Synthetic pentasaccharides can be used in the treatment of patients which suffer from ST-elevation acute coronary syndrome. This medication can replace use of unfractionated heparin. This is confirmed in clinical guide of Scotland: ‘intravenous bolus followed by daily subcutaneous fondaprinux injection (2.5 mg) reduced the primary endpoint of death or recurrent myocardial infarction at 30 days (absolute RR 1.5 % and relative RR 14 %) compared treatment with placebo or unfractionated heparin’ (Acute Coronary Syndromes). These tests were made during different time periods of 9 days, 30 days and 180 days. Rates of death decreased considerably within all time periods. For example, during 30 days time period the death rate reduced to absolute RR of 1.1 % and relative RR of 13 %. At the same time, there were no changes in the incidence of major bleeding during these time periods. However, these positive effects were seen only during the treatment of patients who were not related to primary percutaneous coronary intervention (Yusuf, 2006).


Michael Bolooki, in his work Acute Myocardial infarction, noted that heparin therapy may be replaced by taking of the direct thrombin inhibitor, Bivalirudin: ‘the 2007 American College of Cardiology (ACC) and the American Heart Association (AHA) guidelines recommend Bivalirudin as an alternative to heparin therapy for patients who cannot receive heparin for a variety of reasons (e.g., heparin-induced thrombocytopenia)’.

Nursing Actions and Related Consequences of Taking Heparin

Taking heparin can lead to considerable worsening of patients’ health conditions. Nurses should obtain a complete health history of the patient before giving heparin to the patient. This health history should contain information concerning the patient’s allergies, any possible drug interaction and drug history. It should be mentioned that the patient’s drug history should include use of over the counter medications that might affect coagulation and cause allergies.

Also, nurses should make several assessments. They should assess the history of GI bleeding, bleeding disorders, recent trauma and cerebral bleed. Nurses have to assess baseline coagulation studies and CBC.

Dr Haley Willacy, in his article Acute Myocardial infarction Management, noted the following: ‘for patients who cannot be offered PCI within 90 minutes of diagnosis, a thrombolytic drug should be administered along with either unfractionated heparin (for maximum two days), a low molecular weight heparin (eg, enoxaparin) or fondaparinux.’ . This is done because ‘thrombolytic drugs break down the thrombus so that the blood flow to the heart muscle can be restored to prevent further damage and assist healing’ .

These actions are necessary for the reduction of the possibility of numerous side effects of taking heparin. These side effects include injuries, risks for bleeding related to side effects of anticoagulant medication. Also, potential negative nursing diagnosis of taking heparin include tissue perfusion and risks of venous or hemorrhage thrombosis related to side effects of anticoagulant therapy.

Side effects of heparin treatment include: hematologic, cardiovascular, dermatologic, hypersensitivity, hepatic, endocrine, metabolic, musculoskeletal and local.

Hematologic side effects are represented by melena, hematuria, hematomas, ecchymosis, epistaxis and hematemesis. Cardiovascular side effects include new or recurrent venous and arterial thrombosis and thrombocytopenia. Necrotic lesions at subcutaneous injection sites, extensive skin necrosis, erythematous, nonnecrotic plaques at injection sites, generalized pruritic and erythematous rash compose dermatologic side effects. Hypersensitivity includes papular, and vesicular lesions, drug fever, asthma, rhinitis, urticaria, pruritic, and naphylaxis. Hepatic side effects are represented by aspartate aminotransferase (AST) and alanine aminotransferase (ALT). The growth of free thyroxine levels causes endocrine side effects. Other side effects are netabiloc (hypertriglyceridemia, hyponatremia, and hyperkalemia), musculoskeletal (osteoporosis) and local (erythema, mild pain, injection site irritation, and hematomas) (Heparin).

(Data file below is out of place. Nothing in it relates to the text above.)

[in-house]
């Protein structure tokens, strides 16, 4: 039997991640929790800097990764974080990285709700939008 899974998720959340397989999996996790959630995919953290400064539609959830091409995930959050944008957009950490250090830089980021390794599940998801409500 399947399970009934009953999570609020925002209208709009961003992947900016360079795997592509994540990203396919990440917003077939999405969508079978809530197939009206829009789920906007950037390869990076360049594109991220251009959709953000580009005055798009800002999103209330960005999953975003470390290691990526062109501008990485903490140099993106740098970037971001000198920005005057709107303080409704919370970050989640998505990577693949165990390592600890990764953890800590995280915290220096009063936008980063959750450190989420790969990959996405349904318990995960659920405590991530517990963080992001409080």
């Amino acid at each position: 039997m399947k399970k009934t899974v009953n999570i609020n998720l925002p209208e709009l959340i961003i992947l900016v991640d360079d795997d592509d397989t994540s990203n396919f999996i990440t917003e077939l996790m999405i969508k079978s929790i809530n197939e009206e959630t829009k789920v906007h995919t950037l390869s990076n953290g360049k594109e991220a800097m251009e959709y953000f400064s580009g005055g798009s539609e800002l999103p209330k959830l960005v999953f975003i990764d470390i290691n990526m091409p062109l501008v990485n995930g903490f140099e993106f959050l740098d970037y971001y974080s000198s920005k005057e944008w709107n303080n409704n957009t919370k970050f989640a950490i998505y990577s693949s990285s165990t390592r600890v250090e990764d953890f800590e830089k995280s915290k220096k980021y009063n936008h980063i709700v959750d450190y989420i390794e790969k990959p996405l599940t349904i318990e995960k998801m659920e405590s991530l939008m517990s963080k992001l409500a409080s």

Nurses should know about the expected outcomes of taking heparin. After taking this medication patient will remain free of unusual bleeding. Also, he will maintain effective tissue perfusion.

Therefore, taking of heparin should be precisely controlled by nurses or other medical staff. Special monitoring for bleeding is extremely necessary. They should check the color of the patient’s urine, any changes in vital signs and occult blood in the stool. Strict control should be performed over the patients, which have a history of alcoholism, peptic ulcer disease, liver or kidneys disease. These patients are at greatest risk of bleeding. Also, nurses should perform strict monitoring of the condition of patients of the elderly age.

They should give advises to patients in order to monitor and to improve their health conditions. For example, patients can use an electric shaver and soft toothbrush. People who are taking heparin should avoid any contact sports. Health care provider should receive information from the patient about any injures (even minor). In the case when patients receive SQ heparin outside hospitals, they should wear identification stating that these people are on anticoagulant therapy.

The effect of heparin can be decreased by nicotine. So, nurses should encourage the reduction of smoking in patients Hence, patients should stop smoking at least for the time of taking this medication.

Anticoagulation can lead to excessive blood loss during menstruation period. Therefore, nurses should monitor CBC in women who are menstruating in order to decrease this blood loss. Patients should know that taking heparin could lead to increased menstrual bleeding. Health care provider should know about any increasing in bleeding in order to make appropriate actions and avoid worsening of the patient’s condition.

It should be mentioned that PTT for therapeutic values baseline should be monitored. This figure has to be 1,5 – 2,5. Caregivers and patient should know the rationale for frequent lab test with IV heparin.

Nurses should perform an evaluation of the patient’s condition during drug therapy and upon its completion. The therapy is considered to be effective when the patient will remain free of unusual bleeding or will maintain effective tissue perfusion.

Conclusion

Above was given information about the use of heparin for treatment of acute myocardial infarction. Unfractionated heparin and low molecular weight heparin have different effects on the patient’s condition. So, health care providers should carefully examine the health condition of each particular patient in order to prescribe the most effective treatment. At the same time, nurses should pay much attention to the patient’s condition during heparin therapy in order to avoid and decrease any worsening.